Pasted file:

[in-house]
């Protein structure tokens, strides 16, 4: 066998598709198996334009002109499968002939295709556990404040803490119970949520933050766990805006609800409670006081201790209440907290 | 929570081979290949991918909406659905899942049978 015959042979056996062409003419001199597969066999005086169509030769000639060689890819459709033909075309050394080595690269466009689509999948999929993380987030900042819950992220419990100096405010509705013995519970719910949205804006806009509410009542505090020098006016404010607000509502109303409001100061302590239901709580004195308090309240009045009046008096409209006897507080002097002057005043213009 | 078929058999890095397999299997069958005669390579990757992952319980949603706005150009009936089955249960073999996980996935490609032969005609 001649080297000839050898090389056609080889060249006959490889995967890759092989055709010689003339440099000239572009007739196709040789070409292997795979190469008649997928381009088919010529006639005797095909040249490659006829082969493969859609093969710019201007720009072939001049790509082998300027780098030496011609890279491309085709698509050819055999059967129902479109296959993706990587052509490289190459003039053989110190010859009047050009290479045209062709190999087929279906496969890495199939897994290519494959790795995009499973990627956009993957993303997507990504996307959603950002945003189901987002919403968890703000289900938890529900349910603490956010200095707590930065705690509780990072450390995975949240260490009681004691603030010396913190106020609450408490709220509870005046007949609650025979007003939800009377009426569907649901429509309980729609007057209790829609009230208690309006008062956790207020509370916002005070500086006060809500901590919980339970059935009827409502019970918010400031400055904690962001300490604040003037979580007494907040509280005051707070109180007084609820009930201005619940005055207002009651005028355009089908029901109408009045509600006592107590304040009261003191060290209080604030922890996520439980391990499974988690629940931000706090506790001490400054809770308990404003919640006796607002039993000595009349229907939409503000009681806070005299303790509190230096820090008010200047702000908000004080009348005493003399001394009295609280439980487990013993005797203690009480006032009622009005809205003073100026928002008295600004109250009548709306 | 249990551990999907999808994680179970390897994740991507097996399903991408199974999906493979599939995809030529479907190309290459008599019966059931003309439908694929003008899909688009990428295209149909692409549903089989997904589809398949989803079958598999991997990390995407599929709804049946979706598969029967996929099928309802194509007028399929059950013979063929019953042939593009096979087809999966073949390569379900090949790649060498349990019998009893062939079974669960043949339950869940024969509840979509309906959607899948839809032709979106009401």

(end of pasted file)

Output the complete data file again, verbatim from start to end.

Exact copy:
[in-house]
């Protein structure tokens, strides 16, 4: 066998598709198996334009002109499968002939295709556990404040803490119970949520933050766990805006609800409670006081201790209440907290 | 929570081979290949991918909406659905899942049978 015959042979056996062409003419001199597969066999005086169509030769000639060689890819459709033909075309050394080595690269466009689509999948999929993380987030900042819950992220419990100096405010509705013995519970719910949205804006806009509410009542505090020098006016404010607000509502109303409001100061302590239901709580004195308090309240009045009046008096409209006897507080002097002057005043213009 | 078929058999890095397999299997069958005669390579990757992952319980949603706005150009009936089955249960073999996980996935490609032969005609 001649080297000839050898090389056609080889060249006959490889995967890759092989055709010689003339440099000239572009007739196709040789070409292997795979190469008649997928381009088919010529006639005797095909040249490659006829082969493969859609093969710019201007720009072939001049790509082998300027780098030496011609890279491309085709698509050819055999059967129902479109296959993706990587052509490289190459003039053989110190010859009047050009290479045209062709190999087929279906496969890495199939897994290519494959790795995009499973990627956009993957993303997507990504996307959603950002945003189901987002919403968890703000289900938890529900349910603490956010200095707590930065705690509780990072450390995975949240260490009681004691603030010396913190106020609450408490709220509870005046007949609650025979007003939800009377009426569907649901429509309980729609007057209790829609009230208690309006008062956790207020509370916002005070500086006060809500901590919980339970059935009827409502019970918010400031400055904690962001300490604040003037979580007494907040509280005051707070109180007084609820009930201005619940005055207002009651005028355009089908029901109408009045509600006592107590304040009261003191060290209080604030922890996520439980391990499974988690629940931000706090506790001490400054809770308990404003919640006796607002039993000595009349229907939409503000009681806070005299303790509190230096820090008010200047702000908000004080009348005493003399001394009295609280439980487990013993005797203690009480006032009622009005809205003073100026928002008295600004109250009548709306 | 249990551990999907999808994680179970390897994740991507097996399903991408199974999906493979599939995809030529479907190309290459008599019966059931003309439908694929003008899909688009990428295209149909692409549903089989997904589809398949989803079958598999991997990390995407599929709804049946979706598969029967996929099928309802194509007028399929059950013979063929019953042939593009096979087809999966073949390569379900090949790649060498349990019998009893062939079974669960043949339950869940024969509840979509309906959607899948839809032709979106009401």